Psychoactive Substances and the English Language: "Drugs," Discourses, and Public Policy
Settings

Settings

Typeface
Text size Smaller Larger Reset View mode
Search within

Search within this article

Look up

Look up a word

  • Dictionary
  • Thesaurus
Please submit a word or phrase above.
Print this page

Print this page

Why can't I print more than one page at a time?

Help
Full screen
Items saved from this article
  • Highlights & Notes
  • Citations
Some of your highlights are legacy items.

Highlights saved before July 30, 2012 will not be displayed on their respective source pages.

You can easily re-create the highlights by opening the book page or article, selecting the text, and clicking “Highlight.”

matching results for page

    Questia reader help

    How to highlight and cite specific passages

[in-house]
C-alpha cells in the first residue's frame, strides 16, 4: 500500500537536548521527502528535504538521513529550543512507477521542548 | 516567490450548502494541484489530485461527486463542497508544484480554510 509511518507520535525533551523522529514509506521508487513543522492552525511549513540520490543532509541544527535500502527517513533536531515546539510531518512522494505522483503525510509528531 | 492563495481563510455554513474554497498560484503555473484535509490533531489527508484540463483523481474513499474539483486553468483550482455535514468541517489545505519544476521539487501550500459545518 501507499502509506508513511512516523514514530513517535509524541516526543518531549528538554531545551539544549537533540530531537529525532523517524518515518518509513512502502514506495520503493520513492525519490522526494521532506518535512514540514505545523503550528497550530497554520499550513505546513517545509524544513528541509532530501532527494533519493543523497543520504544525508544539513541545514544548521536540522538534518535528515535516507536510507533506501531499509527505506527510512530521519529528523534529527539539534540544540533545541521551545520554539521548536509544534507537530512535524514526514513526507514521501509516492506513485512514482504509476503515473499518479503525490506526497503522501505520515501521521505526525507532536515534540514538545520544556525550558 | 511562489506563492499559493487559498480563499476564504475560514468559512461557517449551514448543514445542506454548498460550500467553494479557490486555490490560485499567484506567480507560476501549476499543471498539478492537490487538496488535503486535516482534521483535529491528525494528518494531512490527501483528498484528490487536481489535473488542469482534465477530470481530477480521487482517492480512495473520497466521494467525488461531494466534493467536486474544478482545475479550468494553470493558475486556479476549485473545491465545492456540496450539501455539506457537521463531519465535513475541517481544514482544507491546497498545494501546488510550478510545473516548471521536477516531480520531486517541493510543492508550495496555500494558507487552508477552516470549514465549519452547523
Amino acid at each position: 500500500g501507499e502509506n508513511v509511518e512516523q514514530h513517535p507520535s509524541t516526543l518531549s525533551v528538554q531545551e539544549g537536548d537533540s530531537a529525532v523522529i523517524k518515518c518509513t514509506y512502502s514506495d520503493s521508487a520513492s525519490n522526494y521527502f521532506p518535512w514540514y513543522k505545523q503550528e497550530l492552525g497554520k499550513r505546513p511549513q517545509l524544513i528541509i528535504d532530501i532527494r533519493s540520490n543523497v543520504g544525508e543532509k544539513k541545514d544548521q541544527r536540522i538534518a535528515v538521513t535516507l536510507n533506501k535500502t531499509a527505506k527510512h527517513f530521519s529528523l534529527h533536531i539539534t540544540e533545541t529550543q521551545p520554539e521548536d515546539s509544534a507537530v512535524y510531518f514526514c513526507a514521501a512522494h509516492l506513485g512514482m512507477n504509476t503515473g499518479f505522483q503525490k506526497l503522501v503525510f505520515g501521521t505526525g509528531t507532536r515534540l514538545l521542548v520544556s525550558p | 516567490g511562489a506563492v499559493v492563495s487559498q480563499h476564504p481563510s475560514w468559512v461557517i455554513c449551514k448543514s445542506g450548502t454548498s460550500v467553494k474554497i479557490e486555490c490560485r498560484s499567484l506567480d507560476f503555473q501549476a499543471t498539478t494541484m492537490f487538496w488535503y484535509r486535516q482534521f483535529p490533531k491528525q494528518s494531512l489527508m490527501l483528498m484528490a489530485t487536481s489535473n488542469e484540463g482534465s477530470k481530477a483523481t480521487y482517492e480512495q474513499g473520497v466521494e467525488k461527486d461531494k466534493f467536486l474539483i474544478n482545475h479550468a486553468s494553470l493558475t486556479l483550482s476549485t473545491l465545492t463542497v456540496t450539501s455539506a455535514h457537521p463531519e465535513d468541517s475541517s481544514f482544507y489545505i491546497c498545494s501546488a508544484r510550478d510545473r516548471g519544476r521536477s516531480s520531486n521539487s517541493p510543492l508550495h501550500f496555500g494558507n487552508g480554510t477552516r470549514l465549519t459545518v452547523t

1. Click or tap the first word you want to select.
    2. Click or tap the last word you want to select, and you’ll see everything in between get selected.
    3. You’ll then get a menu of options like creating a highlight or a citation from that passage of text.

    OK, got it!

    Cited passage

    Style
    Citations are available only to our active members.
    Buy instant access to cite pages or passages in MLA 8, MLA 7, APA and Chicago citation styles.

    "Portraying himself as an honest, ordinary person helped Lincoln identify with his audiences." (Einhorn, 1992, p. 25).

    "Portraying himself as an honest, ordinary person helped Lincoln identify with his audiences." (Einhorn 25)